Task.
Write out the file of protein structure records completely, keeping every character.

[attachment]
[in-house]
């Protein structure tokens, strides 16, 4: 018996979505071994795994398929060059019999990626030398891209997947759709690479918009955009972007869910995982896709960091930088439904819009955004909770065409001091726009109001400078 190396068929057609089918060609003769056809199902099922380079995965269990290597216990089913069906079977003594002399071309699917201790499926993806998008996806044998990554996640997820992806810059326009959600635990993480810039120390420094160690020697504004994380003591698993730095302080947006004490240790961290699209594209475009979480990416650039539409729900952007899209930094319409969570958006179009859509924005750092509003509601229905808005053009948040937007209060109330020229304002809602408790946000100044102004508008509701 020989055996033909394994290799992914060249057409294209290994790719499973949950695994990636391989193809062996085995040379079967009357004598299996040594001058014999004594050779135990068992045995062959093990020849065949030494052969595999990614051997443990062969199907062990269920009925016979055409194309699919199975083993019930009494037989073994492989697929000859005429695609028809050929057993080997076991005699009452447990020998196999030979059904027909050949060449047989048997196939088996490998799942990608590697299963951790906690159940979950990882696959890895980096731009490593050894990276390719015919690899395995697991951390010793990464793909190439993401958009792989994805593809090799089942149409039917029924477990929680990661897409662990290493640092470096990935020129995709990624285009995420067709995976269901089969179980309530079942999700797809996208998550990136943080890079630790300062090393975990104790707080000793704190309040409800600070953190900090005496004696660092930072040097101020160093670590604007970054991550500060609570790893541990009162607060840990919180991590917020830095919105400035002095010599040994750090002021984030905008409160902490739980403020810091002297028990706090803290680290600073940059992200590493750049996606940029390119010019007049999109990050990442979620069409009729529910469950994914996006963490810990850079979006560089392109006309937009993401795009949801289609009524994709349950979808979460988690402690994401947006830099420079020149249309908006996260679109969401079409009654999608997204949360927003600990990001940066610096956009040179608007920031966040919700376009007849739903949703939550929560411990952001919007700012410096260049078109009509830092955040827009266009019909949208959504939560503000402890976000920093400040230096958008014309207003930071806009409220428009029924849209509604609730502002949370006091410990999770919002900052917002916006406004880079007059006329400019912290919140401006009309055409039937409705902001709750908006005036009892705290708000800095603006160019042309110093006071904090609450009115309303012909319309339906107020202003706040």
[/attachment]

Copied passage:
[in-house]
């Protein structure tokens, strides 16, 4: 018996979505071994795994398929060059019999990626030398891209997947759709690479918009955009972007869910995982896709960091930088439904819009955004909770065409001091726009109001400078 190396068929057609089918060609003769056809199902099922380079995965269990290597216990089913069906079977003594002399071309699917201790499926993806998008996806044998990554996640997820992806810059326009959600635990993480810039120390420094160690020697504004994380003591698993730095302080947006004490240790961290699209594209475009979480990416650039539409729900952007899209930094319409969570958006179009859509924005750092509003509601229905808005053009948040937007209060109330020229304002809602408790946000100044102004508008509701 020989055996033909394994290799992914060249057409294209290994790719499973949950695994990636391989193809062996085995040379079967009357004598299996040594001058014999004594050779135990068992045995062959093990020849065949030494052969595999990614051997443990062969199907062990269920009925016979055409194309699919199975083993019930009494037989073994492989697929000859005429695609028809050929057993080997076991005699009452447990020998196999030979059904027909050949060449047989048997196939088996490998799942990608590697299963951790906690159940979950990882696959890895980096731009490593050894990276390719015919690899395995697991951390010793990464793909190439993401958009792989994805593809090799089942149409039917029924477990929680990661897409662990290493640092470096990935020129995709990624285009995420067709995976269901089969179980309530079942999700797809996208998550990136943080890079630790300062090393975990104790707080000793704190309040409800600070953190900090005496004696660092930072040097101020160093670590604007970054991550500060609570790893541990009162607060840990919180991590917020830095919105400035002095010599040994750090002021984030905008409160902490739980403020810091002297028990706090803290680290600073940059992200590493750049996606940029390119010019007049999109990050990442979620069409009729529910469950994914996006963490810990850079979006560089392109006309937009993401795009949801289609009524994709349950979808979460988690402690994401947006830099420079020149249309908006996260679109969401079409009654999608997204949360927003600990990001940066610096956009040179608007920031966040919700376009007849739903949703939550929560411990952001919007700012410096260049078109009509830092955040827009266009019909949208959504939560503000402890976000920093400040230096958008014309207003930071806009409220428009029924849209509604609730502002949370006091410990999770919002900052917002916006406004880079007059006329400019912290919140401006009309055409039937409705902001709750908006005036009892705290708000800095603006160019042309110093006071904090609450009115309303012909319309339906107020202003706040």